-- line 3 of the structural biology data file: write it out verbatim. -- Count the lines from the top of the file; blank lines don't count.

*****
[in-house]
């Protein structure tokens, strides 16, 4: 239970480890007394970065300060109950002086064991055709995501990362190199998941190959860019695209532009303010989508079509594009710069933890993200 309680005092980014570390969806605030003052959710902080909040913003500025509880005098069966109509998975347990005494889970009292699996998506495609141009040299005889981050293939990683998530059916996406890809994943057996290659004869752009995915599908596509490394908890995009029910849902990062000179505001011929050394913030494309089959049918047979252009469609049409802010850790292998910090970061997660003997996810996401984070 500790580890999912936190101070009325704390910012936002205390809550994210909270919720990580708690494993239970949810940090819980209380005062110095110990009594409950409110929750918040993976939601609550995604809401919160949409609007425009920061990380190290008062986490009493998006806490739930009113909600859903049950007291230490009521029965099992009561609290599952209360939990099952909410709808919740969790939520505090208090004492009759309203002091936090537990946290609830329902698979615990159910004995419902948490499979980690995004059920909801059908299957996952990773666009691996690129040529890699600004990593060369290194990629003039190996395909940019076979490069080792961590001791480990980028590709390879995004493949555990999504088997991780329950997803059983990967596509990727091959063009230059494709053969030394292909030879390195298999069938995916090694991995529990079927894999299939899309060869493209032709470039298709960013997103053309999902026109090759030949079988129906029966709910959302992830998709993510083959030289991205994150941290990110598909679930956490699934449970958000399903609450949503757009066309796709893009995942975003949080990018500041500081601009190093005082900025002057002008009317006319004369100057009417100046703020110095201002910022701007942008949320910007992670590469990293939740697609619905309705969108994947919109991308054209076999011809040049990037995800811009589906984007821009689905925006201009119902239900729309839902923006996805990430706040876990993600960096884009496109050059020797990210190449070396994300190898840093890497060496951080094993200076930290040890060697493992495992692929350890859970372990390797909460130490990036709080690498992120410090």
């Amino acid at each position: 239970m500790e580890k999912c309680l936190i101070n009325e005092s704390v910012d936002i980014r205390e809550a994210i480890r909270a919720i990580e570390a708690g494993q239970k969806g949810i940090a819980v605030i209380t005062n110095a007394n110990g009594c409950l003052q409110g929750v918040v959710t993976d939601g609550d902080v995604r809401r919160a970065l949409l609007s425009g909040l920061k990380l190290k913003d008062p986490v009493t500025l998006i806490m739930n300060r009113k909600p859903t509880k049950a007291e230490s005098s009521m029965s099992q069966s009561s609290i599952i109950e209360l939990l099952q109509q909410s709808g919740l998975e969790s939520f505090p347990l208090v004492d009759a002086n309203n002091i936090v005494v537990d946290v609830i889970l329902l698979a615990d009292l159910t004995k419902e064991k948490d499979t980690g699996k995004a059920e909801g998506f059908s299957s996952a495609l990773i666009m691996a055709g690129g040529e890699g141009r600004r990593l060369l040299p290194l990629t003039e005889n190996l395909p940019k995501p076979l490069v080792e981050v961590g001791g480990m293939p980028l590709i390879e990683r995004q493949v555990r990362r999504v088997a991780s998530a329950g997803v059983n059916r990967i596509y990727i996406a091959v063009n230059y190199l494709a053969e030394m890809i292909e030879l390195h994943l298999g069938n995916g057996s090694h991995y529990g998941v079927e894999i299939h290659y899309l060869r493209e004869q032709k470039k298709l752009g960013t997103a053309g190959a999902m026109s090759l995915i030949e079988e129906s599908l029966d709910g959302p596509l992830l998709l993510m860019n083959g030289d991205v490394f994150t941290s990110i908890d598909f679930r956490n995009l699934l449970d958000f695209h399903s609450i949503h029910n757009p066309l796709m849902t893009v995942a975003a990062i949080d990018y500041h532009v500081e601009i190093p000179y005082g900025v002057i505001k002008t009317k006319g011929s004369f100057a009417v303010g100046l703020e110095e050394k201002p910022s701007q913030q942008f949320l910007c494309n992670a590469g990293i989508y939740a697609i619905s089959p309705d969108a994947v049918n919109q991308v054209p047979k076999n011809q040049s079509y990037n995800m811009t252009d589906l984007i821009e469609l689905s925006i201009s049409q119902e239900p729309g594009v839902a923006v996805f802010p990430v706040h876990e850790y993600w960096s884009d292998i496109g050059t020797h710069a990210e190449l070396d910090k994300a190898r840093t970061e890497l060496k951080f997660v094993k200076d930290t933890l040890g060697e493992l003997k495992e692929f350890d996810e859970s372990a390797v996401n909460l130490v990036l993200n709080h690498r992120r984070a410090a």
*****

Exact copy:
């Amino acid at each position: 239970m500790e580890k999912c309680l936190i101070n009325e005092s704390v910012d936002i980014r205390e809550a994210i480890r909270a919720i990580e570390a708690g494993q239970k969806g949810i940090a819980v605030i209380t005062n110095a007394n110990g009594c409950l003052q409110g929750v918040v959710t993976d939601g609550d902080v995604r809401r919160a970065l949409l609007s425009g909040l920061k990380l190290k913003d008062p986490v009493t500025l998006i806490m739930n300060r009113k909600p859903t509880k049950a007291e230490s005098s009521m029965s099992q069966s009561s609290i599952i109950e209360l939990l099952q109509q909410s709808g919740l998975e969790s939520f505090p347990l208090v004492d009759a002086n309203n002091i936090v005494v537990d946290v609830i889970l329902l698979a615990d009292l159910t004995k419902e064991k948490d499979t980690g699996k995004a059920e909801g998506f059908s299957s996952a495609l990773i666009m691996a055709g690129g040529e890699g141009r600004r990593l060369l040299p290194l990629t003039e005889n190996l395909p940019k995501p076979l490069v080792e981050v961590g001791g480990m293939p980028l590709i390879e990683r995004q493949v555990r990362r999504v088997a991780s998530a329950g997803v059983n059916r990967i596509y990727i996406a091959v063009n230059y190199l494709a053969e030394m890809i292909e030879l390195h994943l298999g069938n995916g057996s090694h991995y529990g998941v079927e894999i299939h290659y899309l060869r493209e004869q032709k470039k298709l752009g960013t997103a053309g190959a999902m026109s090759l995915i030949e079988e129906s599908l029966d709910g959302p596509l992830l998709l993510m860019n083959g030289d991205v490394f994150t941290s990110i908890d598909f679930r956490n995009l699934l449970d958000f695209h399903s609450i949503h029910n757009p066309l796709m849902t893009v995942a975003a990062i949080d990018y500041h532009v500081e601009i190093p000179y005082g900025v002057i505001k002008t009317k006319g011929s004369f100057a009417v303010g100046l703020e110095e050394k201002p910022s701007q913030q942008f949320l910007c494309n992670a590469g990293i989508y939740a697609i619905s089959p309705d969108a994947v049918n919109q991308v054209p047979k076999n011809q040049s079509y990037n995800m811009t252009d589906l984007i821009e469609l689905s925006i201009s049409q119902e239900p729309g594009v839902a923006v996805f802010p990430v706040h876990e850790y993600w960096s884009d292998i496109g050059t020797h710069a990210e190449l070396d910090k994300a190898r840093t970061e890497l060496k951080f997660v094993k200076d930290t933890l040890g060697e493992l003997k495992e692929f350890d996810e859970s372990a390797v996401n909460l130490v990036l993200n709080h690498r992120r984070a410090a």